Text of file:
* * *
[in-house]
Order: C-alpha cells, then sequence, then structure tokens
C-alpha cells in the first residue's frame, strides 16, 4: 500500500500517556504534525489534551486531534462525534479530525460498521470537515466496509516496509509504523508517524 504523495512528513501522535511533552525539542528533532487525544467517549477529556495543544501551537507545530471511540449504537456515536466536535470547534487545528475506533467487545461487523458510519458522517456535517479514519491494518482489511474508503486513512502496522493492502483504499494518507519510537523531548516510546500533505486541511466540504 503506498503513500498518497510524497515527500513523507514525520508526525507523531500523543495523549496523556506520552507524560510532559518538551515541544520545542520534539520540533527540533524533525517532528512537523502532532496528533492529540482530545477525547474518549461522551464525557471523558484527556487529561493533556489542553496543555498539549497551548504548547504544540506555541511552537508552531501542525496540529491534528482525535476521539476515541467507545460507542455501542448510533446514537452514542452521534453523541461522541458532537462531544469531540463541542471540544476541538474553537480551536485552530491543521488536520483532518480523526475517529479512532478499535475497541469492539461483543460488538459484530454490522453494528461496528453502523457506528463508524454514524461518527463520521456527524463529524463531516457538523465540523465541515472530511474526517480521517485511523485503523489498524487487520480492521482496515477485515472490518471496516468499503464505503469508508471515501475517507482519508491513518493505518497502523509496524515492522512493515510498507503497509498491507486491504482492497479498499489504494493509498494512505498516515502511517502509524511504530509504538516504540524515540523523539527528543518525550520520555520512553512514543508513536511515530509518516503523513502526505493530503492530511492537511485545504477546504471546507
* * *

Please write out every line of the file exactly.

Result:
[in-house]
Order: C-alpha cells, then sequence, then structure tokens
C-alpha cells in the first residue's frame, strides 16, 4: 500500500500517556504534525489534551486531534462525534479530525460498521470537515466496509516496509509504523508517524 504523495512528513501522535511533552525539542528533532487525544467517549477529556495543544501551537507545530471511540449504537456515536466536535470547534487545528475506533467487545461487523458510519458522517456535517479514519491494518482489511474508503486513512502496522493492502483504499494518507519510537523531548516510546500533505486541511466540504 503506498503513500498518497510524497515527500513523507514525520508526525507523531500523543495523549496523556506520552507524560510532559518538551515541544520545542520534539520540533527540533524533525517532528512537523502532532496528533492529540482530545477525547474518549461522551464525557471523558484527556487529561493533556489542553496543555498539549497551548504548547504544540506555541511552537508552531501542525496540529491534528482525535476521539476515541467507545460507542455501542448510533446514537452514542452521534453523541461522541458532537462531544469531540463541542471540544476541538474553537480551536485552530491543521488536520483532518480523526475517529479512532478499535475497541469492539461483543460488538459484530454490522453494528461496528453502523457506528463508524454514524461518527463520521456527524463529524463531516457538523465540523465541515472530511474526517480521517485511523485503523489498524487487520480492521482496515477485515472490518471496516468499503464505503469508508471515501475517507482519508491513518493505518497502523509496524515492522512493515510498507503497509498491507486491504482492497479498499489504494493509498494512505498516515502511517502509524511504530509504538516504540524515540523523539527528543518525550520520555520512553512514543508513536511515530509518516503523513502526505493530503492530511492537511485545504477546504471546507